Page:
The landscape of The Good Dinosaur

There is this atrocious contrast between the actual dinosaurs and the landscape behind them. The dinosaurs can only be described as being “quite bubbly and cartoony” in terms of their shape which heavily clashes with the beautiful scenery and just wants you to scream out about why there wasn’t a bit more work done on the dinosaurs themselves. It’s not as if money was an issue, as the budget for this film was a measly $200 million; I’m thinking a few bucks could’ve been spared for the dinosaurs.

The characters themselves are nothing special, either. There just isn’t a lot of connection between them. There are a few comedic moments and some heartfelt touching moments between Arlo and Spot, but not much more than that and certainly nothing like we’ve seen previously in the Toy Story series or in a movie like Up. The movie does pass the famous “Kermodian” 6 laugh test, but just barely.

The Good Dinosaur (L-R) Arlo and Spot. ©2015 Disney•Pixar. All Rights Reserved.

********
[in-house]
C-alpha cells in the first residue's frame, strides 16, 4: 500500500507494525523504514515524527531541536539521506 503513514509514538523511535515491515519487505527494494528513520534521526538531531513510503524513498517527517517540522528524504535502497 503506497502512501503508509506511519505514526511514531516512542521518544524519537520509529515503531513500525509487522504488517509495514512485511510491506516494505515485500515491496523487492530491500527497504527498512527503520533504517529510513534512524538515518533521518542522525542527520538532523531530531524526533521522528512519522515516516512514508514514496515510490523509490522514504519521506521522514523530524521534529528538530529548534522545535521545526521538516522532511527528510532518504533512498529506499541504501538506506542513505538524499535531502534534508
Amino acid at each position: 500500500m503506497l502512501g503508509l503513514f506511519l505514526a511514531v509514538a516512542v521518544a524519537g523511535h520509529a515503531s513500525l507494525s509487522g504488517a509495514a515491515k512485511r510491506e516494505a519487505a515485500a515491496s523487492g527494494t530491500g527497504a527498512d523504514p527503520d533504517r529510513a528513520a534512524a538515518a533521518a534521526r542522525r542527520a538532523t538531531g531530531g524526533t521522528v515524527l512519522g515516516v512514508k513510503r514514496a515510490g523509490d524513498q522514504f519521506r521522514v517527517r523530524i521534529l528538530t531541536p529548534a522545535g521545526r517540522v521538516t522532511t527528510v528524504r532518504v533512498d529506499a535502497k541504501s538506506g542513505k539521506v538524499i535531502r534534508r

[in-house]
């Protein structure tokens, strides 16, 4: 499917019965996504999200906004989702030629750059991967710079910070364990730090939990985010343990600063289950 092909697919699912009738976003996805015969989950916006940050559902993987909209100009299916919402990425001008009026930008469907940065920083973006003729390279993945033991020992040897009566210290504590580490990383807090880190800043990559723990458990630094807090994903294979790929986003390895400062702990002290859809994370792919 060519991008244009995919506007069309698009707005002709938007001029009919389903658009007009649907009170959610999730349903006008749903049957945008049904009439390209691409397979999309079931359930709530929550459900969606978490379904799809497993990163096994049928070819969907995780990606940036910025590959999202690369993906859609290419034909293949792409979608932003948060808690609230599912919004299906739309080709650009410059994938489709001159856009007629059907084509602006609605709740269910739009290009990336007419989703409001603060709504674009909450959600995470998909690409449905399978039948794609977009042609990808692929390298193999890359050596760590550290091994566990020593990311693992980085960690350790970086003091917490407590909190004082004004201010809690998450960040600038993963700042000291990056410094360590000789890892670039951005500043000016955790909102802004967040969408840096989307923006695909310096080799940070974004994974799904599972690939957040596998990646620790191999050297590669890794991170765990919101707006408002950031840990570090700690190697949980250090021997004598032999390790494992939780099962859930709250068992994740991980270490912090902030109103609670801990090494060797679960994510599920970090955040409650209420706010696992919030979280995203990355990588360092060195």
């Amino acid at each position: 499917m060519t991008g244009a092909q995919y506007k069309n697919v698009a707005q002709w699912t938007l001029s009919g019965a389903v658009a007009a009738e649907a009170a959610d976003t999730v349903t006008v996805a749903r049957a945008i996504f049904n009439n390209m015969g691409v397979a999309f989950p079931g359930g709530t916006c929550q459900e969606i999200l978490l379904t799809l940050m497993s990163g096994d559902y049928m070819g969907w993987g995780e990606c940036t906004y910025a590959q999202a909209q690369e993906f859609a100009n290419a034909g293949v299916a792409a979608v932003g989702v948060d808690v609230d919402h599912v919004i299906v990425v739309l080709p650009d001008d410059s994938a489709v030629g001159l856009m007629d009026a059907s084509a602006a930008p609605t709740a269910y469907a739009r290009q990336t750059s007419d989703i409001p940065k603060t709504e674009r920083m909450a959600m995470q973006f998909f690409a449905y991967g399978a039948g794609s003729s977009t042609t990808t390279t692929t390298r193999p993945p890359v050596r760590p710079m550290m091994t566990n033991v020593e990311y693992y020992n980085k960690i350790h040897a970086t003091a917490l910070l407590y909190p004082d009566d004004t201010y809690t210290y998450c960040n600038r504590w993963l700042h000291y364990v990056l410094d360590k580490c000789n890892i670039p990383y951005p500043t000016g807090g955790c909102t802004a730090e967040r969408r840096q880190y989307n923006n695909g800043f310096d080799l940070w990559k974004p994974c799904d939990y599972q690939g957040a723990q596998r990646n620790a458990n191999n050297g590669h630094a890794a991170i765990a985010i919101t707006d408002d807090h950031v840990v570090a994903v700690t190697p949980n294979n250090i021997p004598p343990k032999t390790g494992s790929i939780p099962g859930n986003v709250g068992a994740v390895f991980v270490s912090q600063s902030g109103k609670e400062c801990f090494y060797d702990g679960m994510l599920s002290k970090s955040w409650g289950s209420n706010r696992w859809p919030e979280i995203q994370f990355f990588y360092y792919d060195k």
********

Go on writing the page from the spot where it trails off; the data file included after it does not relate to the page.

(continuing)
Overall, most of the problems with this film stem from the fact that there were a number of rewrites and recastings, accompanied by numerous delays that combined to ultimately hurt this film. Changing the director from a Disney/Pixar great in Bob Peterson (Up) to a newcomer in Peter Sohn also had a noticeably jarring effect. Sohn does a commendably decent job in telling the story very straight but lacks that special touch. The movie I would’ve wanted to see was the one that was led by Peterson with a cast that included John Lithgow, Bill Hader, Neil Patrick Harris and Judy Greer. Alas, delays happen, which is part of the industry, but the fact that it delayed the movie to follow Inside Out left a bad taste in my mouth and – judging from the muted response of the audience around me -, a lot of others.

The simplest explanation that can easily describe my viewing of The Good Dinosaur was that I was so enamored by the landscape and scenery that I paid no attention to the narrative. Even then, it wasn’t as if I had to work hard to figure out what was going on with the ludicrously simplistic plot. There was a kid watching the movie with his father behind me at the screening and there were a few points where he bluntly pointed out to his dad that the “movie was boring.” To which the father would wake from an apparent deep slumber and just utter a “Mhmm.” That perfectly encapsulates the essence of what this movie was: a “Mhmm” or a “Meh”.

The Good Dinosaur, though tasked with the thankless job of following in the footsteps of the remarkable Inside Out, still should have been able to hold its own, yet did not. It is merely an average film where the ramifications of its numerous changes are very apparent throughout. We, The Film Lawyers, grant The Good Dinosaur a grade of C.